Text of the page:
Now whether that bullet went not to the spine is an issue of debate. I am not sure it did, but it is certainly an issue worthy for debate.

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A number of years ago I had had about enough of Humes and his charade so I took a very close look at what he said about the headwound and plotted it on a skull in 2 and 3 dimensions.

The part of the testimony illustrated is presented below and what we find are 3 very distinct lines of injury on what have shown a shot from the front.

Best Evidence proved to me that a craniotomy was in process prior to 8pm. Brains do not fall out of skulls, it's a very complicated procedure to separate brain from the body.

What Humes describes is POST his butchering of the head and is not possible with a single bullet...

Brainandskulldetail-Illustratedwoundsacc

Commander HUMES - Exhibit 391 is listed as a supplementary report on the autopsy of the late President Kennedy, and was prepared some days after the examination.
This delay necessitated by, primarily, our desire to have the brain better fixed with formaldehyde before we proceeded further with the examination of the brain which is a standard means of approach to study of the brain.
The brain in its fresh state does not lend itself well to examination.
From my notes of the examination, at the time of the post-mortem examination, we noted that clearly visible in the large skull defect and exuding from it was lacerated brain tissue which, on close inspection proved to represent the major portion of the right cerebral hemisphere.
We also noted at this point that the flocculus cerebri was extensively lacerated and that the superior sagittal sinus which is a venous blood containing channel in the top of the meninges was also lacerated.
To continue to answer your question with regard to the damage of the brain, following the formal infixation, Dr. Boswell, Dr. Finck and I convened to examine the brain in this state.
We also prepared photographs of the brain from several aspects to depict the extent of these injuries.
We found that the right cerebral hemisphere was markedly disrupted. There was a longitudinal laceration of the right hemisphere which was parasagittal in position. By the saggital plane, as you may know, is a plane in the midline which would divide the brain into right and left halves. This laceration was parasagittal. It was situated approximately 2.5 cm. to the right of the midline, and extended from the tip of occipital lobe, which is the posterior portion of the brain, to the tip of the frontal lobe which is the most anterior portion of the brain, and it extended from the top down to the substance of the brain a distance of approximately 5 or 6 cm.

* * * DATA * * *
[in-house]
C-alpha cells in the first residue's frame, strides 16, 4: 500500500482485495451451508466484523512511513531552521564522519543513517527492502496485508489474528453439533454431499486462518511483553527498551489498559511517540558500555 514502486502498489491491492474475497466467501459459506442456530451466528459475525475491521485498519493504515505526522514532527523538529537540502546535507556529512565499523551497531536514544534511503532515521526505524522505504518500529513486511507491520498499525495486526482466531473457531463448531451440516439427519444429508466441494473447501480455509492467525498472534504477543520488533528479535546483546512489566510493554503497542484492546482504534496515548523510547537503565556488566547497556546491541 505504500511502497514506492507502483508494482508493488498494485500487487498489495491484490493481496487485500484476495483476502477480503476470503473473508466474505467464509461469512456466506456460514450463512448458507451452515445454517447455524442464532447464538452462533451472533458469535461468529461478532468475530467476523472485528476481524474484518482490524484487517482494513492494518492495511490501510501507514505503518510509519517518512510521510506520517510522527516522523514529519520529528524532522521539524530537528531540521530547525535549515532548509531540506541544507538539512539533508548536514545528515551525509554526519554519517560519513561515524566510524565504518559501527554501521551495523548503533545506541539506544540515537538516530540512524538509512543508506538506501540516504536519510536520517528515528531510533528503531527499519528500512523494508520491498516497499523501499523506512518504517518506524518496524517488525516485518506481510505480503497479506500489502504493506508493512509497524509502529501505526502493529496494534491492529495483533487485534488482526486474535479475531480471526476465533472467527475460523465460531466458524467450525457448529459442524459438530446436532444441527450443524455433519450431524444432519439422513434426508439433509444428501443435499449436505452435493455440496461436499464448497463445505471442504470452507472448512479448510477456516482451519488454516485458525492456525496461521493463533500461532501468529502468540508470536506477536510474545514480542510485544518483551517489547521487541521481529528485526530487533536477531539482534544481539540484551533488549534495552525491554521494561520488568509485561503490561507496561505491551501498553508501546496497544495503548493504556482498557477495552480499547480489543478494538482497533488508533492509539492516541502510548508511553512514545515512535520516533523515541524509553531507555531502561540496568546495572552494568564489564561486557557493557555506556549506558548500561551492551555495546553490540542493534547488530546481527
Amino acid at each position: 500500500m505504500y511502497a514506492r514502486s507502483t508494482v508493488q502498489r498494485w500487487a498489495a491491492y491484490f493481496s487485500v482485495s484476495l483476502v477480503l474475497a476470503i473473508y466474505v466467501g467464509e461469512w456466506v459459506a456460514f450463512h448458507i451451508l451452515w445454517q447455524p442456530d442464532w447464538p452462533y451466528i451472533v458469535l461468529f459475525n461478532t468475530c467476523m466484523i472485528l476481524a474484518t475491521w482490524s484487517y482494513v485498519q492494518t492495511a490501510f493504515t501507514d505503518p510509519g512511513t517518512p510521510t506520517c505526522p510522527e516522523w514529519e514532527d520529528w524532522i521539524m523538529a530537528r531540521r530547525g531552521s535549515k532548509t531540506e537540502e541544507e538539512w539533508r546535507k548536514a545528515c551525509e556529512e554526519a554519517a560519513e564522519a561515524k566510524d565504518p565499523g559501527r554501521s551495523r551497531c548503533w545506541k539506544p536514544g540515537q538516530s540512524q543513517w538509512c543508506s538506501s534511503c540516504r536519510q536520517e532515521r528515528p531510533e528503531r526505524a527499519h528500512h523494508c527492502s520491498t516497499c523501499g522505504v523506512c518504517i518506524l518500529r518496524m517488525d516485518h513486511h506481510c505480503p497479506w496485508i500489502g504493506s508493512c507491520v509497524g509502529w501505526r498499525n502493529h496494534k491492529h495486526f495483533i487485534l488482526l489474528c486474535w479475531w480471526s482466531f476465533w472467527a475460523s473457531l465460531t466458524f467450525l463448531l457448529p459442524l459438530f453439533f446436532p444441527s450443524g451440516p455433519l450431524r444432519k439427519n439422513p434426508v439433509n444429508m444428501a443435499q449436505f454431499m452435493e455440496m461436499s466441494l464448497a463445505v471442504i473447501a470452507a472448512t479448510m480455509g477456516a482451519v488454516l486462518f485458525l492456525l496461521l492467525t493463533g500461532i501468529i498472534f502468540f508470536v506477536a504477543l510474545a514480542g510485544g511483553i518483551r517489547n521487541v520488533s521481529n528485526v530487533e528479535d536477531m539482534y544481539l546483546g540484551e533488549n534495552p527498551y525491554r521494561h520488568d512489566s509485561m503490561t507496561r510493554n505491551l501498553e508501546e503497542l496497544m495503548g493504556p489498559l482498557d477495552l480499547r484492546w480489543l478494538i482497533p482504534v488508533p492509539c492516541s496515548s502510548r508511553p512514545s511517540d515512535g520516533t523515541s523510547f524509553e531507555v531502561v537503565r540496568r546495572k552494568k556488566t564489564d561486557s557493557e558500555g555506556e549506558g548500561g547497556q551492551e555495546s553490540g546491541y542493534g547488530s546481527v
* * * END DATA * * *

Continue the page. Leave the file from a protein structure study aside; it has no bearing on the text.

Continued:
The base of the laceration was situated approximately 4.5 cm. below the vertex in the white matter. By the vertex we mean--the highest point on the skull is referred to as the vertex.
The area in which the greatest loss of brain substance was particularly in the parietal lobe, which is the major portion of the right cerebral hemisphere.
The margins of this laceration at all points were jagged and irregular, with additional lacerations extending in varying directions and for varying distances from the main laceration.
In addition, there was a laceration of the corpus callosum which is a body of fibers which connects the two hemispheres of the brain to each other, which extended from the posterior to the anterior portion of this structure, that is the corpus callosum. Exposed in this laceration were portions of the ventricular system in which the spinal fluid normally is disposed within the brain.
When viewed from above the left cerebral hemisphere was intact. There was engorgement of blood vessels in the meninges covering the brain. We note that the gyri and sulci, which are the convolutions of the brain over the left hemisphere were of normal size and distribution.
Those on the right were too fragmented and distorted for satisfactory description.
When the brain was turned over and viewed from its basular or inferior aspect, there was found a longitudinal laceration of the mid-brain through the floor of the third ventricle, just behind the optic chiasma and the mammillary bodies.
This laceration partially communicates with an oblique 1.5 cm. tear through the left cerebral peduncle. This is a portion of the brain which connects the higher centers of the brain with the spinal cord which is more concerned with reflex actions.
There were irregular superficial lacerations over the basular or inferior aspects of the left temporal and frontal lobes. We interpret that these later contusions were brought about when the disruptive force of the injury pushed that portion of the brain against the relative intact skull.
This has been described as contre-coup injury in that location.
This, then, I believe, Mr. Specter, are the major points with regard to the President's head wound.